The Shannon Scheme:
and the Electrification of the Irish Free State

Andy Bielenberg (editor)

Lilliput 2002
A book review by Danny Yee © 2011
A key nation-building project of the newly created Irish Free State, the 1920s Shannon Scheme involved the diversion of most of the flow of the Shannon River through a hydroelectric power station at Ardnacrusha; this was combined with the construction of a transmission system to electrify the country.

The Shannon Scheme is a collection of essays on different aspects of this project. Rather than presenting any kind of unified history, these tackle a wide variety of topics.

Brendan Delany begins with a biography of Thomas McLaughlin, the Irish engineer who had worked for the German firm Siemens-Schuckert and was the driving force behind the Scheme. He was also the first managing director of the Electricity Supply Board (ESB), which nationalised the small existing electricity providers.

Lother Schoen describes the politics and broad economics of the Scheme: the debates in parliament, decisions about funding, the building of cross-party support, the evaluation of the Siemens proposal by international experts, and so forth. There were alternative proposals for schemes on the Liffey River which would have served just Dublin.

Michael McCarthy looks at some of the conflicts over living conditions for workers on the Scheme. With thousands employed or seeking employment, there was immense pressure on housing, medical resources, and social security, leading to arguments over the allocation of responsibility between different levels of government and Siemens. There was a notable failure of organised labour to mobilise workers and "the whole episode was a signal black mark in the state's labour history".

Gerald O'Beirne and Michael O'Connor evaluate the importance of the Scheme for Siemens-Schuckert, focusing on its finances.

"While in the short term for Siemens the Shannon Scheme generated significant losses, from a more long-term perspective it could be viewed as a loss leader. For the House of Siemens, the execution of the Shannon Scheme was the one single event that marked the reappearance of the firm on the world electrical scene following the gloom of the Great War and its aftermath."

Brendan Delany describes the railway system built for construction of the Scheme, which was "one of the most critical factors behind the success of the entire project".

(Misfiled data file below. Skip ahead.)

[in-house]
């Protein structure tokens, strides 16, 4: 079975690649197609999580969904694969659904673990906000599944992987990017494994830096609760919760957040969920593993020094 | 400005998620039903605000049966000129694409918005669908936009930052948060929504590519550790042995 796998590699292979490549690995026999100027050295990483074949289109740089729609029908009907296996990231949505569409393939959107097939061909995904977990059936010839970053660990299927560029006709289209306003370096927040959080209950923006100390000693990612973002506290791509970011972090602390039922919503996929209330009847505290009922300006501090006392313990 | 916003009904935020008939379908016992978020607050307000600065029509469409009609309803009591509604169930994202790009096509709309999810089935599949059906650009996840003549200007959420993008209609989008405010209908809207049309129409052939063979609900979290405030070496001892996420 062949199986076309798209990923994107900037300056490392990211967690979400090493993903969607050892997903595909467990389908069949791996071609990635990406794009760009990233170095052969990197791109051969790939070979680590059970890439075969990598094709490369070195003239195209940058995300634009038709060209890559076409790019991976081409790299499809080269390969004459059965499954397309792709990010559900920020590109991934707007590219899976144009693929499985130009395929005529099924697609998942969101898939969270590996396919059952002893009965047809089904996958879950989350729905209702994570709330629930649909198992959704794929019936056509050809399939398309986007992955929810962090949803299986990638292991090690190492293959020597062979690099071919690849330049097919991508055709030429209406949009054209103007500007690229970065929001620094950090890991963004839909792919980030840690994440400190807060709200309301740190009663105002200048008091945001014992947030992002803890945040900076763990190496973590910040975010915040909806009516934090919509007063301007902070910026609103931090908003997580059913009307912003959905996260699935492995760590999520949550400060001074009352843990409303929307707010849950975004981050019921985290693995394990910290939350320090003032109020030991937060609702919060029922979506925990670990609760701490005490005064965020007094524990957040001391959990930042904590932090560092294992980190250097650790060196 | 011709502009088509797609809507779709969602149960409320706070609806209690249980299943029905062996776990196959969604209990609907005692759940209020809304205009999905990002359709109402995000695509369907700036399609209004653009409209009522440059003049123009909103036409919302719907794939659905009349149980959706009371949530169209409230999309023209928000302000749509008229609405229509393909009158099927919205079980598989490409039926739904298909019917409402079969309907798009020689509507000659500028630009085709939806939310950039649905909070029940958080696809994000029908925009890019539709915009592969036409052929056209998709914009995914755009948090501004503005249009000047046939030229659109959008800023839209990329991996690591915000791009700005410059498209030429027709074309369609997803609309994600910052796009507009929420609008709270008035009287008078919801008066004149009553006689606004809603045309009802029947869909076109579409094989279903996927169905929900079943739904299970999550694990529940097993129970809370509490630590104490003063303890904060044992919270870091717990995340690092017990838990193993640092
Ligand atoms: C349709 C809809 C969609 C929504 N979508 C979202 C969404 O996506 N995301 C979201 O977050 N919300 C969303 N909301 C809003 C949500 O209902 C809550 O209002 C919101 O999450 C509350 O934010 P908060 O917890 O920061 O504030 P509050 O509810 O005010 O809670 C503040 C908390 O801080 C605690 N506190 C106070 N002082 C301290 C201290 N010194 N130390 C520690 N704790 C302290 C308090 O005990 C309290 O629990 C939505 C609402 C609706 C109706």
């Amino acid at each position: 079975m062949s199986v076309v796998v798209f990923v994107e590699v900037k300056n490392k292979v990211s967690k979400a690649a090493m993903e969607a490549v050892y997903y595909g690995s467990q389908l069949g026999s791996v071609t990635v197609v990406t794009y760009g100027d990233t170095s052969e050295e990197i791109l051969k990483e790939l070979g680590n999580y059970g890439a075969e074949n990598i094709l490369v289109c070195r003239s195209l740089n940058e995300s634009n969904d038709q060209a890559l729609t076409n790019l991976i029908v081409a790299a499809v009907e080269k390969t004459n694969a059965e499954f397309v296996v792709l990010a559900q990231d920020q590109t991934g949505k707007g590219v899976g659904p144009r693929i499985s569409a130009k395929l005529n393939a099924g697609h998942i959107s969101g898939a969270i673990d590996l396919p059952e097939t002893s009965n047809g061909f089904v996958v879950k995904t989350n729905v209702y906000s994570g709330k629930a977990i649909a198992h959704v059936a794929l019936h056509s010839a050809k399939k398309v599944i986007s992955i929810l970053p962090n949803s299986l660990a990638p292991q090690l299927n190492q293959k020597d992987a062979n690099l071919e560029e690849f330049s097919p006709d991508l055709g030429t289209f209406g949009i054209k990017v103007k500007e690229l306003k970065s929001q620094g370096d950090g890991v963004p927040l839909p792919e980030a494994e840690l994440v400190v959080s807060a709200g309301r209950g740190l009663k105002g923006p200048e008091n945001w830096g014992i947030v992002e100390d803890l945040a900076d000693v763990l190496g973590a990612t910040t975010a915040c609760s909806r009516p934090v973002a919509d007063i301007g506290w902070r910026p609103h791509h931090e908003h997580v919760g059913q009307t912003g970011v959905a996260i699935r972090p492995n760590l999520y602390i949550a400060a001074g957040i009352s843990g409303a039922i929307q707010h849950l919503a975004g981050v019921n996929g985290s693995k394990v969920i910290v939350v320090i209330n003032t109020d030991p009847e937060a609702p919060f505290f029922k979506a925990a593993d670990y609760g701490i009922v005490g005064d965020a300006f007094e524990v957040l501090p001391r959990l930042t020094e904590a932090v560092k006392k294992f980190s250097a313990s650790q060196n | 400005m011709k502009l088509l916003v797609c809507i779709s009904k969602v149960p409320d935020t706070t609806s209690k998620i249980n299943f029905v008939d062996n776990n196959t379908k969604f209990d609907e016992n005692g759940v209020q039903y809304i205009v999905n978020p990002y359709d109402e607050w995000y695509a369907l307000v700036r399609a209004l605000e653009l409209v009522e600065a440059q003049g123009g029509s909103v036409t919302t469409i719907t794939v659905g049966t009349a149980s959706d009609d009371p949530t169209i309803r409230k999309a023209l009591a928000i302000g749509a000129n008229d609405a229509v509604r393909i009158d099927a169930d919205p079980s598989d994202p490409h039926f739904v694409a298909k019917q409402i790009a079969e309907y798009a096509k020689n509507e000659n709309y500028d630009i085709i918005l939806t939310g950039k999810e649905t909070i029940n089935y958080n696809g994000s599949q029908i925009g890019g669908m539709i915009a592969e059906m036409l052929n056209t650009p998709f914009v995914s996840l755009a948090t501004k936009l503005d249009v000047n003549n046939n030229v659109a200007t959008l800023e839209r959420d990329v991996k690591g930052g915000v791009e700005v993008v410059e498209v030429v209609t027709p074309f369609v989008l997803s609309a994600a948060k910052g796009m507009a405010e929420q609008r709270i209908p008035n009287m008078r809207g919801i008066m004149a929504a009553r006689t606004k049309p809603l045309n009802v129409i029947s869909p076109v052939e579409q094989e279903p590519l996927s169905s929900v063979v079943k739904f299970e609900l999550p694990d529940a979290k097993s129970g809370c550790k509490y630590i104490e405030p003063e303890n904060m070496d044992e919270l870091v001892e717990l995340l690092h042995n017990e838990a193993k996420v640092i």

Andy Bielenberg gives a biography of the painter Seán Keating, whose best-known subjects were rural Gaelic culture on the Aran Islands and the construction work on the Shannon Scheme. He was not an official artist for the latter, but had his works purchased after the event by the ESB.

Bob Cullen presents some technical details about the turbines and generators and other infrastructure, and describes how this performed in the seventy years following construction and how it has been maintained and upgraded, in line with modern ecological and safety concerns. Producing 96% of the country's electricity in 1931, the Ardnacrusha power station now produces only 1.5%, but it retains a special significance for the ESB and key parts of older systems have been preserved as historically important.

A selection of black and white halftones reproduces photographs of equipment and construction work and some of the people involved. And the essay on Keating has colour halftones reproducing some of his key paintings of the Scheme works.

July 2011

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- Andy Bielenberg - Irish Flour Milling: A History 600-2000
- books about Ireland
- more economic history
- books about engineering
%T The Shannon Scheme
%S and the Electrification of the Irish Free State
%E Bielenberg, Andy
%I Lilliput
%D 2002
%O paperback, photographs, notes
%G ISBN 1843510081
%P 168pp